Here’s the Top Cast Iron Pans [Buying Guide & Reviews]

Published on January 15, 2019 | Updated on June 19, 2021 | by Samantha

When it comes to cookware, few pieces perform as well as a cast iron skillet, with Lodge leading the way as the most popular brand.

Cast-iron has been used for thousands of years and is just as popular today as it ever has been. They are the best choice for searing, browning, slow cooking, stovetop frying, oven baking, and searing in high temperature. They are oven safe and can also be put on stovetop. Even with a constant influx of new materials, technologies and designs, Cast-iron continues to stand out as one of the best, thanks to its fantastic cooking abilities, natural non-stick properties and affordability.

Today, we’re rounding up the best cast-iron skillets available, testing them, reviewing them and stacking them up against each other. Here’s a quick look at the skillets that are currently ranked in our top 10 list:

Top 10 Best Cast Iron Skillet Pan 2021 – Buying Guide & Reviews

PRODUCTEnameled
1. Lodge 12″No
2. Calphalon 12″No
3. Le Creuset 11 3/4″Yes
4. Camp Chef 12”No
5. Victoria 12″No
6. Lodge 11″Yes
7. T-Fal 12″No
8. Rachel Ray 12″ Yes
9. Staub 12″ Yes
10. Tramontina 12″Yes

Why Cooking is Better with Cast-Iron

The benefits of cooking with cast-iron are numerous.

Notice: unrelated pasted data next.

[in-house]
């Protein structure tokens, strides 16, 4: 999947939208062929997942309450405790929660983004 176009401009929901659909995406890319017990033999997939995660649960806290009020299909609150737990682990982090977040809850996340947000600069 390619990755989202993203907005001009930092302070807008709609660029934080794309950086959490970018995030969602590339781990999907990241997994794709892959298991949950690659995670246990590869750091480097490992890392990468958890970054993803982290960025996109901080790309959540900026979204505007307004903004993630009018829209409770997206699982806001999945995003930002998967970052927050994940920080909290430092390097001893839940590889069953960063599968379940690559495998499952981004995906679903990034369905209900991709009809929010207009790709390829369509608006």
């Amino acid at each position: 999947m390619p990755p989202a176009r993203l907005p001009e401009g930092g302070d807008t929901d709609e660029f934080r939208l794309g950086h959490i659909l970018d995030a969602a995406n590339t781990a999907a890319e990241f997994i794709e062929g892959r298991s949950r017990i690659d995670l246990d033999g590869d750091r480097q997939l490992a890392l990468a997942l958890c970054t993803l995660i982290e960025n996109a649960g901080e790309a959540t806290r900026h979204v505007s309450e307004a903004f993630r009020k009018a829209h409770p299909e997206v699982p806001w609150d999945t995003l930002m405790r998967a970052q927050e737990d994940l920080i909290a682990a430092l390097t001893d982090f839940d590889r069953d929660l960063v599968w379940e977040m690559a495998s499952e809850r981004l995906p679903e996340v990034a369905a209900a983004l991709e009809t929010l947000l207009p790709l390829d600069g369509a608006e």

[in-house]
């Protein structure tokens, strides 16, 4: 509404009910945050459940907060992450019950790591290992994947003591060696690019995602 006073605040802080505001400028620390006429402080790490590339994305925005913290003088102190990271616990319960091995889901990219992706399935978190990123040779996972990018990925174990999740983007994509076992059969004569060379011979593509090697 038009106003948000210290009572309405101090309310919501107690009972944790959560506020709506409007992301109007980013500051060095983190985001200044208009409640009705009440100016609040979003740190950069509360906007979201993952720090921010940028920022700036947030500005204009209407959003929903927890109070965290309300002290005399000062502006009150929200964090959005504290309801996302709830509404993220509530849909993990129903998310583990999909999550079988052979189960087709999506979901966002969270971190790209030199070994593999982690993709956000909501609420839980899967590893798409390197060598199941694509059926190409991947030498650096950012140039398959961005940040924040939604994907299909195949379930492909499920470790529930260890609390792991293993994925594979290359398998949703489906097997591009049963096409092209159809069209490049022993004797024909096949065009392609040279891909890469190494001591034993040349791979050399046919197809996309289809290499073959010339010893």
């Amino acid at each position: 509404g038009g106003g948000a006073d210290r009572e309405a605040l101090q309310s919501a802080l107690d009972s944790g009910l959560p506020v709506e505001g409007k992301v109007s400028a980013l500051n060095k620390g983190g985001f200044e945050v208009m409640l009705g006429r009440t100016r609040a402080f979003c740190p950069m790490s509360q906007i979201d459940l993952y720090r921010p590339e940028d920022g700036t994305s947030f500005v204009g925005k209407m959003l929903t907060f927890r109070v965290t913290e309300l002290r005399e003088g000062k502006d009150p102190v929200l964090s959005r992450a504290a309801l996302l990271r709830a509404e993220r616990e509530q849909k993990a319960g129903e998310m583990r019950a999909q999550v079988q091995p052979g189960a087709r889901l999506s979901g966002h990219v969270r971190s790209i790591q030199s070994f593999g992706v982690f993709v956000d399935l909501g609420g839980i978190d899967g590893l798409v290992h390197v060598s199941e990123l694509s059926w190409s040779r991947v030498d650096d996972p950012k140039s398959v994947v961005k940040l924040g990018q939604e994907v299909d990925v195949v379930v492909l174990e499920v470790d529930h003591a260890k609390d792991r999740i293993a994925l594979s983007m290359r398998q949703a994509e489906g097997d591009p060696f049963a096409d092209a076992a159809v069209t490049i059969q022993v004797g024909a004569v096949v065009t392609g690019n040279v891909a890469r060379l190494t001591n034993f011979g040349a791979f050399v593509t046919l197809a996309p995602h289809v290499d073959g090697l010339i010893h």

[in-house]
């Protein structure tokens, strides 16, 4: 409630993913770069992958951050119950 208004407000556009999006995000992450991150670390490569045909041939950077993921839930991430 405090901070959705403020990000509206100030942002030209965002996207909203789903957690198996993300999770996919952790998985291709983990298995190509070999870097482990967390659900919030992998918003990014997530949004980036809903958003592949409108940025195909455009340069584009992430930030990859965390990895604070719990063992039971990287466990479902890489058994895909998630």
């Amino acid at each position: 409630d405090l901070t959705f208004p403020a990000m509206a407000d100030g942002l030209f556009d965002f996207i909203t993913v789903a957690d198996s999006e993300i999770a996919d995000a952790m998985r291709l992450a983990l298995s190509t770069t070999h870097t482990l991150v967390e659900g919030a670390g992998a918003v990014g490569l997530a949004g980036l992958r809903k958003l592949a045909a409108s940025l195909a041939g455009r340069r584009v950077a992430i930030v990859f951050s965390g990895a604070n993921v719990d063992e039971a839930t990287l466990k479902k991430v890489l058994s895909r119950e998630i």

1. They’re nearly indestructible, and a good pan can last decades of regular use. You can also use them on any cooking method or at any temperature, too – whether it’s the broiler or the oven.
  2. Cast-iron is naturally non-stick, and doesn’t need a coating to easily release food; coatings tend to be composed of undesirable chemicals, and flake and chip over time, eventually being rendered useless. Cast-iron improves with age, and with proper care and seasoning, becomes more non-stick and better at releasing food the more it used. (There are enameled cast-iron pans, which have an enamel non-stick coating. See below).
  3. Cast-iron is one of the best-performing materials for cooking on; it conducts heat better than virtually all other materials, heating evenly and consistently across the entire pan. And it gets hot – very hot. That heat is then transferred to the food in the pan better than it is by other materials, resulting in better, more even cooking. Cast-iron is thus the pan of choice for searing and browning foods, like steaks, and roasting.
  4. Finally, cast-iron is inexpensive. Figure this in with how long it will last, and you can’t go wrong.

What is Enameled Cast-Iron, and Why Would You Want an Enameled Cast-Iron Pan?

There are two types of cast iron pans: non enameled and enameled. Some cast-iron pans come with an enamel coating, which adds a further non-stick surface and durability for the long haul. Enameled cast-iron comes at a (sometimes significant) an added cost; so why would you want to spend the extra money, since plain cast-iron already works so well?

Enamel takes care of cast-iron’s few blind spots. If you don’t ever want to deal with the trouble of seasoning the pan and would rather just wash it and be done, an enamel coating lets you to do that; it does the non-stick part of the job effectively, while also protecting the iron from rusting if not dried off.